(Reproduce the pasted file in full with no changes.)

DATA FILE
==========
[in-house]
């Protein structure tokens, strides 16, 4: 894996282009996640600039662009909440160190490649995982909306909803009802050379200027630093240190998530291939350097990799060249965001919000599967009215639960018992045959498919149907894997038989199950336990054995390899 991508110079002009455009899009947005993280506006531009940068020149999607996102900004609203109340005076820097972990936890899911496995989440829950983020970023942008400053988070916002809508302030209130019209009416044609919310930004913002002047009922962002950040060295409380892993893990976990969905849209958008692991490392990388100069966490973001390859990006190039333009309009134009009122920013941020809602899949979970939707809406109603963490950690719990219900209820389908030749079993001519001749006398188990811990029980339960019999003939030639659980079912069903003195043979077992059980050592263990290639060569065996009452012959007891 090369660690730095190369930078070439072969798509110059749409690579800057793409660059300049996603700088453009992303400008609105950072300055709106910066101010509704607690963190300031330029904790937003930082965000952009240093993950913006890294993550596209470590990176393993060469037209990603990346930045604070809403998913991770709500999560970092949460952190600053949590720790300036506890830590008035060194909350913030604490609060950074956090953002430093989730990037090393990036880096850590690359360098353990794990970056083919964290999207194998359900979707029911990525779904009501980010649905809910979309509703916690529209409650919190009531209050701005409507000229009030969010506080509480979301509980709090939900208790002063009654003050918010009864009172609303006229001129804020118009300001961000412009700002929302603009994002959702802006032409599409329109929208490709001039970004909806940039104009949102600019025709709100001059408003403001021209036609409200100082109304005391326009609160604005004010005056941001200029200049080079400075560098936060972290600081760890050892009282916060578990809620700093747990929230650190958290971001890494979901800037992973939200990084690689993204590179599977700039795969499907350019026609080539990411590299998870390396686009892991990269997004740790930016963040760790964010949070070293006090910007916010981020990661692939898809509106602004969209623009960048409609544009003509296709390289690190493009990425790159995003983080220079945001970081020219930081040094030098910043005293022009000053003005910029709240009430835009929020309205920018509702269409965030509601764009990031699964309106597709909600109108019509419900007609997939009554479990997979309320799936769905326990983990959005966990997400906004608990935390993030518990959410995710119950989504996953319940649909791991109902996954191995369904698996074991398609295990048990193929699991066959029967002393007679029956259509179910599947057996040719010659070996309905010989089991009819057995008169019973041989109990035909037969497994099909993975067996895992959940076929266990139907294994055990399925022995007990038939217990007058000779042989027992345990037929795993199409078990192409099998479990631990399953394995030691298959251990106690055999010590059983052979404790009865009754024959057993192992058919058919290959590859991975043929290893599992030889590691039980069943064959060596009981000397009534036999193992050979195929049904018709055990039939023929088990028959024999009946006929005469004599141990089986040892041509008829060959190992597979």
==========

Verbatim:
[in-house]
């Protein structure tokens, strides 16, 4: 894996282009996640600039662009909440160190490649995982909306909803009802050379200027630093240190998530291939350097990799060249965001919000599967009215639960018992045959498919149907894997038989199950336990054995390899 991508110079002009455009899009947005993280506006531009940068020149999607996102900004609203109340005076820097972990936890899911496995989440829950983020970023942008400053988070916002809508302030209130019209009416044609919310930004913002002047009922962002950040060295409380892993893990976990969905849209958008692991490392990388100069966490973001390859990006190039333009309009134009009122920013941020809602899949979970939707809406109603963490950690719990219900209820389908030749079993001519001749006398188990811990029980339960019999003939030639659980079912069903003195043979077992059980050592263990290639060569065996009452012959007891 090369660690730095190369930078070439072969798509110059749409690579800057793409660059300049996603700088453009992303400008609105950072300055709106910066101010509704607690963190300031330029904790937003930082965000952009240093993950913006890294993550596209470590990176393993060469037209990603990346930045604070809403998913991770709500999560970092949460952190600053949590720790300036506890830590008035060194909350913030604490609060950074956090953002430093989730990037090393990036880096850590690359360098353990794990970056083919964290999207194998359900979707029911990525779904009501980010649905809910979309509703916690529209409650919190009531209050701005409507000229009030969010506080509480979301509980709090939900208790002063009654003050918010009864009172609303006229001129804020118009300001961000412009700002929302603009994002959702802006032409599409329109929208490709001039970004909806940039104009949102600019025709709100001059408003403001021209036609409200100082109304005391326009609160604005004010005056941001200029200049080079400075560098936060972290600081760890050892009282916060578990809620700093747990929230650190958290971001890494979901800037992973939200990084690689993204590179599977700039795969499907350019026609080539990411590299998870390396686009892991990269997004740790930016963040760790964010949070070293006090910007916010981020990661692939898809509106602004969209623009960048409609544009003509296709390289690190493009990425790159995003983080220079945001970081020219930081040094030098910043005293022009000053003005910029709240009430835009929020309205920018509702269409965030509601764009990031699964309106597709909600109108019509419900007609997939009554479990997979309320799936769905326990983990959005966990997400906004608990935390993030518990959410995710119950989504996953319940649909791991109902996954191995369904698996074991398609295990048990193929699991066959029967002393007679029956259509179910599947057996040719010659070996309905010989089991009819057995008169019973041989109990035909037969497994099909993975067996895992959940076929266990139907294994055990399925022995007990038939217990007058000779042989027992345990037929795993199409078990192409099998479990631990399953394995030691298959251990106690055999010590059983052979404790009865009754024959057993192992058919058919290959590859991975043929290893599992030889590691039980069943064959060596009981000397009534036999193992050979195929049904018709055990039939023929088990028959024999009946006929005469004599141990089986040892041509008829060959190992597979």